One in a series of articles checking out the careers of Warrington's sporting legends, who take a much deserved place in our Hall of Heroes

AUSTRALIAN Test forward Les Boyd turned out to be Warrington Wolves' most influential overseas signing of the 1980s.

And his front-row combination with fellow Aussie prop Bob Jackson and New Zealand hooker Kevin Tamati is considered by many ardent followers as Warrington's best of all time.

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Wolves fans will never forget Boydy's finest hour, his man-of-the-match performance in guiding Wolves to the 1986 Premiership Trophy Final success over champions Halifax at Elland Road.

Neither will supporters forget the commitment, the passion and the aggression with which he defended fortress Wilderspool when opposition hard men attempted to knock him and the team down.

Widnes' Kiwi Kurt Sorensen was one who always fancied his chances against Boyd and they collided in some great duels during their stay in England.

A so-called 'gamble' signing of Boyd was based upon his reputation but bringing him over to Britain gave the hard-man a fresh start, a different challenge and a new lease of life.

His career had become clouded in controversy.

During four seasons with Western Suburbs and five years with Manly Boyd gained State of Origin honours and international caps for Australia.

It was playing for New South Wales in June, 1983, that his career took a turn for the worse.

An elbow tackle broke the jaw of prop forward Darryl Brohman and Boyd was hit with a 12-month ban.

His return for Manly in 1984 lasted only three matches.

He was found guilty of 'gouging' Canterbury-Bankstown hooker Billy Johnston and handed a 15-month suspension.

It was towards the end of Boydy's second ban that Wolves chairman Peter Higham presented him with a new opportunity.

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Boyd made his debut for Warrington in a Lancashire Cup semi-final success over Widnes at Wilderspool on October 2, 1985.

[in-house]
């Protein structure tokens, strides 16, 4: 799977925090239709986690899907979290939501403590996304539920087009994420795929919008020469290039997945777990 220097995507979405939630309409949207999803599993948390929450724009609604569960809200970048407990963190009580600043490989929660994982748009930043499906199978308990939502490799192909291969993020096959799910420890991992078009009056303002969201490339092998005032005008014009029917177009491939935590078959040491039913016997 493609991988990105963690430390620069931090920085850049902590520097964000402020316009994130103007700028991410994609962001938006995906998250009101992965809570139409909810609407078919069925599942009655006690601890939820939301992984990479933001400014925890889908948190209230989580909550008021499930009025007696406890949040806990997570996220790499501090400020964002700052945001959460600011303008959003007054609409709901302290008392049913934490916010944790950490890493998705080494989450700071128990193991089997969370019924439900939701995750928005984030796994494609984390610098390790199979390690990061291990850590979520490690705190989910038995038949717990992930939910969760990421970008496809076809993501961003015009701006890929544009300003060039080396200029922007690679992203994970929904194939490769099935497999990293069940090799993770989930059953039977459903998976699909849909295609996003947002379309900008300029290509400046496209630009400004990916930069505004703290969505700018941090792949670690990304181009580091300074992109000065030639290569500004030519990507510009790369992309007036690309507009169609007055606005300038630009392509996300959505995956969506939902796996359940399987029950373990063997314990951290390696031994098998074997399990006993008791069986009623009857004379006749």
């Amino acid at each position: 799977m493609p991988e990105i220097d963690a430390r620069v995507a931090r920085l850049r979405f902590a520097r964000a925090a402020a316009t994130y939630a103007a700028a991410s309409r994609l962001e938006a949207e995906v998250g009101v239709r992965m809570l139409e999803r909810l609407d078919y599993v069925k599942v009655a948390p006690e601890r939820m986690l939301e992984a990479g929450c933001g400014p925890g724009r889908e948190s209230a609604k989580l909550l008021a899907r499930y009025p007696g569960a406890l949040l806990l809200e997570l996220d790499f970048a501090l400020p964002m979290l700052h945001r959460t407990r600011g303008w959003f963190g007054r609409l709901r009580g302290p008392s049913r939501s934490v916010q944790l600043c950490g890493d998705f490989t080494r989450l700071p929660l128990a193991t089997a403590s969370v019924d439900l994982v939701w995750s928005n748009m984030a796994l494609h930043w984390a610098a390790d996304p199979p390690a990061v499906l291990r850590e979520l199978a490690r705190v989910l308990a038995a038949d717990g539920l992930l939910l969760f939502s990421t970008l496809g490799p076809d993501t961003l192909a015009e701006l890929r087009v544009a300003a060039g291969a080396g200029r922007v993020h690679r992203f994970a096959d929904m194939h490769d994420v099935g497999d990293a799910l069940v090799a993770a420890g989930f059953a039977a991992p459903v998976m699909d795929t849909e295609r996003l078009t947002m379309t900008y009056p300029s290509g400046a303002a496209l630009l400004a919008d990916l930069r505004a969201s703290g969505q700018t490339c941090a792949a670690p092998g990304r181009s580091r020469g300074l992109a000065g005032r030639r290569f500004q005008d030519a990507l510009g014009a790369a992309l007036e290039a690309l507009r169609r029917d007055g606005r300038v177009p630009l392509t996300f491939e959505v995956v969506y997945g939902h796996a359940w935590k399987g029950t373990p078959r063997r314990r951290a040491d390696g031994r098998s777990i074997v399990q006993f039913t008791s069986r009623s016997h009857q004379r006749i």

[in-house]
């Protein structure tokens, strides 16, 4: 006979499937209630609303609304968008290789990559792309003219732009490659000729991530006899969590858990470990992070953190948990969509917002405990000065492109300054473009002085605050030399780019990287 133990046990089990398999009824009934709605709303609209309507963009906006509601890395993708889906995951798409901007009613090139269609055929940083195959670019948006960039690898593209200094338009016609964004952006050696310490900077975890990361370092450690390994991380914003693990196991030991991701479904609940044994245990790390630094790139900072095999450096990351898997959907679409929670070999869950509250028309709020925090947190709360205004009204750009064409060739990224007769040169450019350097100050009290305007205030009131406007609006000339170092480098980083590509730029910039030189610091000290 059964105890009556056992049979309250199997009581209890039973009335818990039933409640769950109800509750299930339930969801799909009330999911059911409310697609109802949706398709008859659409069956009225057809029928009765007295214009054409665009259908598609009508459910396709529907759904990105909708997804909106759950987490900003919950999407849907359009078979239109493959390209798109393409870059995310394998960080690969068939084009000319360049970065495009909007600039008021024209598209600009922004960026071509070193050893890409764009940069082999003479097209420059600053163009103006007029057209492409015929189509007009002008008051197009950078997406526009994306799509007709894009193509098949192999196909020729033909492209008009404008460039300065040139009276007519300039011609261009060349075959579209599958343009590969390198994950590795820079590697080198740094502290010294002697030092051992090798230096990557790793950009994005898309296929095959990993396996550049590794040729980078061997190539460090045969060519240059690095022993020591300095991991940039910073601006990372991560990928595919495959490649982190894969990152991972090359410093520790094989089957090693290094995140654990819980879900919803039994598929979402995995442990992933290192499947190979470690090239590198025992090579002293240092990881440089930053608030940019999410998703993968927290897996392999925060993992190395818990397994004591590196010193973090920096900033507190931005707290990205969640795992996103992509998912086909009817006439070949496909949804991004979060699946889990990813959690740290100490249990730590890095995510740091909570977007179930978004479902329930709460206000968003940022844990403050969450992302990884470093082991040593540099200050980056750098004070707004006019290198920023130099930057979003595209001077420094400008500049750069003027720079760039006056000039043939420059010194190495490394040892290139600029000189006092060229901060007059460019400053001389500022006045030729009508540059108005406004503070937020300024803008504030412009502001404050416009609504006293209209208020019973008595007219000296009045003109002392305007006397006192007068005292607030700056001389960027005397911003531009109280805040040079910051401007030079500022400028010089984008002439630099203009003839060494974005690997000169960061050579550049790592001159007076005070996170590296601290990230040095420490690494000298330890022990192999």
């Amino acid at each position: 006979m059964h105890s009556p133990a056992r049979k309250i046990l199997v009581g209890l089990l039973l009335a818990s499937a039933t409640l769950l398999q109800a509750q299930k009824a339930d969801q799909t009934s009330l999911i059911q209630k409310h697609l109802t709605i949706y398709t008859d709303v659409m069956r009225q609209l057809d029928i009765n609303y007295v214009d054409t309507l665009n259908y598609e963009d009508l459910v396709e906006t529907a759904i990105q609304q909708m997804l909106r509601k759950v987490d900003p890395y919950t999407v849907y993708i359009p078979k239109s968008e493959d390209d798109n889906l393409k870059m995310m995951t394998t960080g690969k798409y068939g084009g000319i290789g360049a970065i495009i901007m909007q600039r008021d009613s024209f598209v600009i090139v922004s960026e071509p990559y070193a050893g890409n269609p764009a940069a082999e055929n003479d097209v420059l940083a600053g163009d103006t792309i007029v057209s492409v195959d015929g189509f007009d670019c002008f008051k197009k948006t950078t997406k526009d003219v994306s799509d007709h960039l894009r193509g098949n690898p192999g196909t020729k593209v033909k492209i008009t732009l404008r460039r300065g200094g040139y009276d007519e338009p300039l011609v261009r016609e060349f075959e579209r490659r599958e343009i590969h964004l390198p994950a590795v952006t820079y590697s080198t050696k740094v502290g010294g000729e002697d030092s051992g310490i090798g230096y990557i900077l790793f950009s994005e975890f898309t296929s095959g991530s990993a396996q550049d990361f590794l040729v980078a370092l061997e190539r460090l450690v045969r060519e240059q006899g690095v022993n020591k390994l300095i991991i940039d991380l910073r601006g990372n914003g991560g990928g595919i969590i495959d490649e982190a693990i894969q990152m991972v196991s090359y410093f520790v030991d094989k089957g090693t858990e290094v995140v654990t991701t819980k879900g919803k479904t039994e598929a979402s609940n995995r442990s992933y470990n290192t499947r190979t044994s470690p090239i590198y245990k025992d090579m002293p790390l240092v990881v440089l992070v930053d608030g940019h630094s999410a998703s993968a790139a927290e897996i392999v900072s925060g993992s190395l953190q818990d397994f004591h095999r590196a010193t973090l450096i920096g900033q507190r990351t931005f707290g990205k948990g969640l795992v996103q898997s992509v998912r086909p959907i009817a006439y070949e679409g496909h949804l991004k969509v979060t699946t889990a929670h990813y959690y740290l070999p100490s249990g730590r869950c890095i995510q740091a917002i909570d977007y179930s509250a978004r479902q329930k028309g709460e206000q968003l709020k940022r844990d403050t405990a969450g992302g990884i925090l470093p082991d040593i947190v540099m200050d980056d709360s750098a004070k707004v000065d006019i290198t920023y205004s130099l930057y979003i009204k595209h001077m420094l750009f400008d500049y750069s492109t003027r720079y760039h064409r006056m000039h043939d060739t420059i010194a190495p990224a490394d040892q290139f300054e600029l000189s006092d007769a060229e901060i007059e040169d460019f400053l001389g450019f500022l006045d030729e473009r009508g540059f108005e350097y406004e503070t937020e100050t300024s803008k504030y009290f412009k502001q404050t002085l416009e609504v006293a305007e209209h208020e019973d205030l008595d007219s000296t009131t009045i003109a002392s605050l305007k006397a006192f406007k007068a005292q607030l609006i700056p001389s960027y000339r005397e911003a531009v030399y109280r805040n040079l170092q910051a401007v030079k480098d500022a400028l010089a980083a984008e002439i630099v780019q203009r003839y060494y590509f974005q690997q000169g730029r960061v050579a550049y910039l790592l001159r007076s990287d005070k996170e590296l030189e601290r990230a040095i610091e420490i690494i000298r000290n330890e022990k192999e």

Two matches later he was seeking his first winners' medal in the sport when he again lined up in the second row in the Lancashire Cup Final side which was defeated 34-8 by Wigan at Knowsley Road, St Helens.

Boydy's finest hour was only around the corner, though.

After Paul Bishop's five drop goals had helped Warrington to win 23-12 at Wigan in the semi finals of the Premiership Trophy, Warrington, with Boyd as prop and captain, went on to face champions Halifax in the final at Elland Road. Boyd was an absolute inspiration to all around him as Tony Barrow's men lifted the trophy with a top-drawer display, winning 38-10.

Two-try hero Boyd won the Harry Sunderland Trophy for his man-of-the-match display.

In the following campaign Boydy was awesome as he outshone Sorensen and steered Wolves to the John Player Trophy Final with a convincing 35-4 victory over Widnes at Central Park, Wigan.

It was Wigan who Warrington met in the final at Bolton Wanderers' Burnden Park and they suffered without a recognised scrum half in the side. Wigan came out on top 18-4.

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Boyd's third season with Warrington started disastrously as he broke his right arm in the second game at Halifax.

He returned to the side three months later but when he broke his arm for a second time in the 24-20 Challenge Cup defeat at home to St Helens on February 13, 1988, Boyd decided to retire.

After his injury healed, Boyd rejoined the club he represented when he was 16 years old, Cootamundra, and led them to the Australian Country Championship.

In November, 1988, Boyd was approached to take over the coaching reins at Wilderspool following Barrow's departure to Oldham but turned the role down due to business commitments.

Warrington did eventually persuade Boyd out of retirement - as a player - in January, 1989, at the start of Brian Johnson's spell as coach.

It brought together another formidable front-row partnership of Boyd and Australian Test star Steve Roach as Wolves geared up a Challenge Cup push.

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They reached the semi final and a Wembley appearance was beckoning, which would have been a fitting tribute to Boyd's career of 17 Australia caps, Kangaroo tours of Great Britain in 1978 and 1982, a Kangaroo tour of New Zealand in 1980 and a tour of England with the Australian Schoolboys in season 1972-73. And at club level, there had been the Grand Final runners-up medal Down Under with Manly.

Despite a brave Warrington performance, Wigan again held on to their cup domination over Warrington in that era with a 13-6 victory at Maine Road.

It was Boyd's swansong on British soil although he did appear in the primrose and blue shirt again later that year, when Warrington and Wigan played in the pioneering Milwaukee Challenge match in America.

In that game Boydy showed he had lost none of the spirit and aggression he was renowned for by spending 10 minutes in the sin bin following a bust-up with Wigan captain Ellery Hanley.

Off the field, his mentoring at Wilderspool and his coaching and development work with children in the town was deeply appreciated.

He may have come to Warrington as 'Bad Boy Boyd' but he won over the respect of the town and went home as 'Sir Les'.

Warrington Guardian:

Les Boyd, centre, with Steve Hesford, left, and John Bevan, right, on a return visit to Warrington in 2008

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